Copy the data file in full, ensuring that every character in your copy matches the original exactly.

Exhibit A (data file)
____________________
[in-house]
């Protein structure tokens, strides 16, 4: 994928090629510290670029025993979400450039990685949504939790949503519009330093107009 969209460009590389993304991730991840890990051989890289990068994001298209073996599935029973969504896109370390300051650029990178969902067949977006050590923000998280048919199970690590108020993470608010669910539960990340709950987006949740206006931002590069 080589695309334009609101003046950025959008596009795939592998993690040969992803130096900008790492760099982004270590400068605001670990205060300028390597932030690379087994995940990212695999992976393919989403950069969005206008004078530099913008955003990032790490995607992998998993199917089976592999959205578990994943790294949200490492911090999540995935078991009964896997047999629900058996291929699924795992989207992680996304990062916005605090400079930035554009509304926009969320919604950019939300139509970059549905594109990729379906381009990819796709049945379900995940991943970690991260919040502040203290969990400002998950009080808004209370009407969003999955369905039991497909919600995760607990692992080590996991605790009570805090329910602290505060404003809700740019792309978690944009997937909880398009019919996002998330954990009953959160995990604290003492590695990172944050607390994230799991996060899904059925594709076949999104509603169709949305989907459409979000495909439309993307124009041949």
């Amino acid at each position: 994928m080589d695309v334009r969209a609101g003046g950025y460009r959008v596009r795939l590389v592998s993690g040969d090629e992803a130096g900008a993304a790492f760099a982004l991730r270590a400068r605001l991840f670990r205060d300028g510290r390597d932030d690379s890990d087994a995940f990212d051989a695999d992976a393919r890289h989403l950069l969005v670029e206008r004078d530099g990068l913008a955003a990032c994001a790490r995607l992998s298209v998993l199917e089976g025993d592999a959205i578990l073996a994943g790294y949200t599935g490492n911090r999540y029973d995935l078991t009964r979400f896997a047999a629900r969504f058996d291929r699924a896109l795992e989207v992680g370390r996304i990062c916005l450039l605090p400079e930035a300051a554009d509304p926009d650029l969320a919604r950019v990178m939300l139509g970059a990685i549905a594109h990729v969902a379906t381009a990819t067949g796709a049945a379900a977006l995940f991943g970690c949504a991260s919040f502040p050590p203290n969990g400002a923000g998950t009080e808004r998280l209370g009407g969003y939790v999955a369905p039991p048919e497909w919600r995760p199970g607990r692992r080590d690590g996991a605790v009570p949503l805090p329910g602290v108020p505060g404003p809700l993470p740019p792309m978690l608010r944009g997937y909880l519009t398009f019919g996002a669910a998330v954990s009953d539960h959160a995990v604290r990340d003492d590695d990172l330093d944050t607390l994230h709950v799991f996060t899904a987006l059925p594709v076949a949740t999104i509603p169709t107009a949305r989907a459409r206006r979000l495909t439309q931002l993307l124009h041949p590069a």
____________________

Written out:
[in-house]
């Protein structure tokens, strides 16, 4: 994928090629510290670029025993979400450039990685949504939790949503519009330093107009 969209460009590389993304991730991840890990051989890289990068994001298209073996599935029973969504896109370390300051650029990178969902067949977006050590923000998280048919199970690590108020993470608010669910539960990340709950987006949740206006931002590069 080589695309334009609101003046950025959008596009795939592998993690040969992803130096900008790492760099982004270590400068605001670990205060300028390597932030690379087994995940990212695999992976393919989403950069969005206008004078530099913008955003990032790490995607992998998993199917089976592999959205578990994943790294949200490492911090999540995935078991009964896997047999629900058996291929699924795992989207992680996304990062916005605090400079930035554009509304926009969320919604950019939300139509970059549905594109990729379906381009990819796709049945379900995940991943970690991260919040502040203290969990400002998950009080808004209370009407969003999955369905039991497909919600995760607990692992080590996991605790009570805090329910602290505060404003809700740019792309978690944009997937909880398009019919996002998330954990009953959160995990604290003492590695990172944050607390994230799991996060899904059925594709076949999104509603169709949305989907459409979000495909439309993307124009041949």
């Amino acid at each position: 994928m080589d695309v334009r969209a609101g003046g950025y460009r959008v596009r795939l590389v592998s993690g040969d090629e992803a130096g900008a993304a790492f760099a982004l991730r270590a400068r605001l991840f670990r205060d300028g510290r390597d932030d690379s890990d087994a995940f990212d051989a695999d992976a393919r890289h989403l950069l969005v670029e206008r004078d530099g990068l913008a955003a990032c994001a790490r995607l992998s298209v998993l199917e089976g025993d592999a959205i578990l073996a994943g790294y949200t599935g490492n911090r999540y029973d995935l078991t009964r979400f896997a047999a629900r969504f058996d291929r699924a896109l795992e989207v992680g370390r996304i990062c916005l450039l605090p400079e930035a300051a554009d509304p926009d650029l969320a919604r950019v990178m939300l139509g970059a990685i549905a594109h990729v969902a379906t381009a990819t067949g796709a049945a379900a977006l995940f991943g970690c949504a991260s919040f502040p050590p203290n969990g400002a923000g998950t009080e808004r998280l209370g009407g969003y939790v999955a369905p039991p048919e497909w919600r995760p199970g607990r692992r080590d690590g996991a605790v009570p949503l805090p329910g602290v108020p505060g404003p809700l993470p740019p792309m978690l608010r944009g997937y909880l519009t398009f019919g996002a669910a998330v954990s009953d539960h959160a995990v604290r990340d003492d590695d990172l330093d944050t607390l994230h709950v799991f996060t899904a987006l059925p594709v076949a949740t999104i509603p169709t107009a949305r989907a459409r206006r979000l495909t439309q931002l993307l124009h041949p590069a």